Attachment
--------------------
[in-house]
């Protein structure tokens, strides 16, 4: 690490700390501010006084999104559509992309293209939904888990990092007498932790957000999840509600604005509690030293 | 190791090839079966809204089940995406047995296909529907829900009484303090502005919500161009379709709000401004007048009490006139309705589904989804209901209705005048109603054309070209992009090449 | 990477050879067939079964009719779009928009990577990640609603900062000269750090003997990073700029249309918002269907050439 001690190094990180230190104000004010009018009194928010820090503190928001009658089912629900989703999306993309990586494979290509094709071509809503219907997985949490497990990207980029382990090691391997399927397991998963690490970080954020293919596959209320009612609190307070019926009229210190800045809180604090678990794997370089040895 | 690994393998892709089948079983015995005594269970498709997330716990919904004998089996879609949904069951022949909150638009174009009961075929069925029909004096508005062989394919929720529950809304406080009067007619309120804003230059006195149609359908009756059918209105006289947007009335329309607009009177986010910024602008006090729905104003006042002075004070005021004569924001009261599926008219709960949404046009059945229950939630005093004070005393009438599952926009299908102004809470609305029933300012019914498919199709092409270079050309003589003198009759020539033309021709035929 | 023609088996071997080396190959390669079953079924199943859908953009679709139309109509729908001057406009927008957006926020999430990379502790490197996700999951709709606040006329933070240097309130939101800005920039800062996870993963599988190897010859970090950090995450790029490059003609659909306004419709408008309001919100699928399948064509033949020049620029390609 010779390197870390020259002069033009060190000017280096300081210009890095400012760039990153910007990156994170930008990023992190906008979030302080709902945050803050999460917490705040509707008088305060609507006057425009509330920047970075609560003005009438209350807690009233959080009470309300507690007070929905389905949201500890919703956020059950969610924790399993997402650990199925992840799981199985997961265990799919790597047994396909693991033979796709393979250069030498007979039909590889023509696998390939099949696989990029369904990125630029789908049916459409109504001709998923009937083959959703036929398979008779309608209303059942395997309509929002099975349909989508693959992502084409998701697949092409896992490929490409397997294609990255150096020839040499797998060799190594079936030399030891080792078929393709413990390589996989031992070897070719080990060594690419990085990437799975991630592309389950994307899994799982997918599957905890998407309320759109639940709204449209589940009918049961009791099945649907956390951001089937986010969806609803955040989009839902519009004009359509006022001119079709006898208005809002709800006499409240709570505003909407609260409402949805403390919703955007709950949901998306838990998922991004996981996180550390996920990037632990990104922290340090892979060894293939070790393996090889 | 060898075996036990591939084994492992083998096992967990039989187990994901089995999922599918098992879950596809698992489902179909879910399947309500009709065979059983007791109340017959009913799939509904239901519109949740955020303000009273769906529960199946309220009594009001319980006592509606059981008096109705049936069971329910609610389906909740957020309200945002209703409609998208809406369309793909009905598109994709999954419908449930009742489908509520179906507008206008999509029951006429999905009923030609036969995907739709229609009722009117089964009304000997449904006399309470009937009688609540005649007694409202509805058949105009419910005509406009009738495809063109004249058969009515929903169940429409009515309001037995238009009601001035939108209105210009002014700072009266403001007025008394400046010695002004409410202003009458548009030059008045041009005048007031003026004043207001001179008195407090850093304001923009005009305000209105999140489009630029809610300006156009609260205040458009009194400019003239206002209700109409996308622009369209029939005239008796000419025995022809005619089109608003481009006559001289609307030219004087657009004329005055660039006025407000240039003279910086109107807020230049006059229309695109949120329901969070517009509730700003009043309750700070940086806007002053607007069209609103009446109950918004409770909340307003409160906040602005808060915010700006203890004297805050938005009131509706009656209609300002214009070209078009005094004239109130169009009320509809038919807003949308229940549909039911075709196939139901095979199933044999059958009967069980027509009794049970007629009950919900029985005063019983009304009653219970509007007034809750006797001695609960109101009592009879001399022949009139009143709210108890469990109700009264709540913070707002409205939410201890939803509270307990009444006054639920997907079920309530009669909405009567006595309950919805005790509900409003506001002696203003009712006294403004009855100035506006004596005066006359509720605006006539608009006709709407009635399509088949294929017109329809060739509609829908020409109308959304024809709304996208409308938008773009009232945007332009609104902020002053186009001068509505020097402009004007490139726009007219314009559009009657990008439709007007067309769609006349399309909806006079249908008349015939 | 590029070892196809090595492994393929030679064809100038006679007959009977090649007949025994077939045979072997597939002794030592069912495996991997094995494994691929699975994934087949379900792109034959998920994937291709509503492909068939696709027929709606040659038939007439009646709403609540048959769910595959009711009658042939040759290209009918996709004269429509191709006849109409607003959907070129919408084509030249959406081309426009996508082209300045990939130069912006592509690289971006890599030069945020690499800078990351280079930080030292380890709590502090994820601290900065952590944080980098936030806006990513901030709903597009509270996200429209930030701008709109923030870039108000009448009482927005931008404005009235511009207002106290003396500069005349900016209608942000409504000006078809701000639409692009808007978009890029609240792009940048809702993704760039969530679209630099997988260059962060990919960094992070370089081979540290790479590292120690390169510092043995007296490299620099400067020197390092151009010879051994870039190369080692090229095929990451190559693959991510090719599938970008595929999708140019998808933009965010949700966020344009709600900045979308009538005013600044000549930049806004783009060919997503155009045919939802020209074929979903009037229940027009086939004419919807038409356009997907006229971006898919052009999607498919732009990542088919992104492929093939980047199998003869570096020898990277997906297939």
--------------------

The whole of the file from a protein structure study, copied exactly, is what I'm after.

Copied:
[in-house]
């Protein structure tokens, strides 16, 4: 690490700390501010006084999104559509992309293209939904888990990092007498932790957000999840509600604005509690030293 | 190791090839079966809204089940995406047995296909529907829900009484303090502005919500161009379709709000401004007048009490006139309705589904989804209901209705005048109603054309070209992009090449 | 990477050879067939079964009719779009928009990577990640609603900062000269750090003997990073700029249309918002269907050439 001690190094990180230190104000004010009018009194928010820090503190928001009658089912629900989703999306993309990586494979290509094709071509809503219907997985949490497990990207980029382990090691391997399927397991998963690490970080954020293919596959209320009612609190307070019926009229210190800045809180604090678990794997370089040895 | 690994393998892709089948079983015995005594269970498709997330716990919904004998089996879609949904069951022949909150638009174009009961075929069925029909004096508005062989394919929720529950809304406080009067007619309120804003230059006195149609359908009756059918209105006289947007009335329309607009009177986010910024602008006090729905104003006042002075004070005021004569924001009261599926008219709960949404046009059945229950939630005093004070005393009438599952926009299908102004809470609305029933300012019914498919199709092409270079050309003589003198009759020539033309021709035929 | 023609088996071997080396190959390669079953079924199943859908953009679709139309109509729908001057406009927008957006926020999430990379502790490197996700999951709709606040006329933070240097309130939101800005920039800062996870993963599988190897010859970090950090995450790029490059003609659909306004419709408008309001919100699928399948064509033949020049620029390609 010779390197870390020259002069033009060190000017280096300081210009890095400012760039990153910007990156994170930008990023992190906008979030302080709902945050803050999460917490705040509707008088305060609507006057425009509330920047970075609560003005009438209350807690009233959080009470309300507690007070929905389905949201500890919703956020059950969610924790399993997402650990199925992840799981199985997961265990799919790597047994396909693991033979796709393979250069030498007979039909590889023509696998390939099949696989990029369904990125630029789908049916459409109504001709998923009937083959959703036929398979008779309608209303059942395997309509929002099975349909989508693959992502084409998701697949092409896992490929490409397997294609990255150096020839040499797998060799190594079936030399030891080792078929393709413990390589996989031992070897070719080990060594690419990085990437799975991630592309389950994307899994799982997918599957905890998407309320759109639940709204449209589940009918049961009791099945649907956390951001089937986010969806609803955040989009839902519009004009359509006022001119079709006898208005809002709800006499409240709570505003909407609260409402949805403390919703955007709950949901998306838990998922991004996981996180550390996920990037632990990104922290340090892979060894293939070790393996090889 | 060898075996036990591939084994492992083998096992967990039989187990994901089995999922599918098992879950596809698992489902179909879910399947309500009709065979059983007791109340017959009913799939509904239901519109949740955020303000009273769906529960199946309220009594009001319980006592509606059981008096109705049936069971329910609610389906909740957020309200945002209703409609998208809406369309793909009905598109994709999954419908449930009742489908509520179906507008206008999509029951006429999905009923030609036969995907739709229609009722009117089964009304000997449904006399309470009937009688609540005649007694409202509805058949105009419910005509406009009738495809063109004249058969009515929903169940429409009515309001037995238009009601001035939108209105210009002014700072009266403001007025008394400046010695002004409410202003009458548009030059008045041009005048007031003026004043207001001179008195407090850093304001923009005009305000209105999140489009630029809610300006156009609260205040458009009194400019003239206002209700109409996308622009369209029939005239008796000419025995022809005619089109608003481009006559001289609307030219004087657009004329005055660039006025407000240039003279910086109107807020230049006059229309695109949120329901969070517009509730700003009043309750700070940086806007002053607007069209609103009446109950918004409770909340307003409160906040602005808060915010700006203890004297805050938005009131509706009656209609300002214009070209078009005094004239109130169009009320509809038919807003949308229940549909039911075709196939139901095979199933044999059958009967069980027509009794049970007629009950919900029985005063019983009304009653219970509007007034809750006797001695609960109101009592009879001399022949009139009143709210108890469990109700009264709540913070707002409205939410201890939803509270307990009444006054639920997907079920309530009669909405009567006595309950919805005790509900409003506001002696203003009712006294403004009855100035506006004596005066006359509720605006006539608009006709709407009635399509088949294929017109329809060739509609829908020409109308959304024809709304996208409308938008773009009232945007332009609104902020002053186009001068509505020097402009004007490139726009007219314009559009009657990008439709007007067309769609006349399309909806006079249908008349015939 | 590029070892196809090595492994393929030679064809100038006679007959009977090649007949025994077939045979072997597939002794030592069912495996991997094995494994691929699975994934087949379900792109034959998920994937291709509503492909068939696709027929709606040659038939007439009646709403609540048959769910595959009711009658042939040759290209009918996709004269429509191709006849109409607003959907070129919408084509030249959406081309426009996508082209300045990939130069912006592509690289971006890599030069945020690499800078990351280079930080030292380890709590502090994820601290900065952590944080980098936030806006990513901030709903597009509270996200429209930030701008709109923030870039108000009448009482927005931008404005009235511009207002106290003396500069005349900016209608942000409504000006078809701000639409692009808007978009890029609240792009940048809702993704760039969530679209630099997988260059962060990919960094992070370089081979540290790479590292120690390169510092043995007296490299620099400067020197390092151009010879051994870039190369080692090229095929990451190559693959991510090719599938970008595929999708140019998808933009965010949700966020344009709600900045979308009538005013600044000549930049806004783009060919997503155009045919939802020209074929979903009037229940027009086939004419919807038409356009997907006229971006898919052009999607498919732009990542088919992104492929093939980047199998003869570096020898990277997906297939």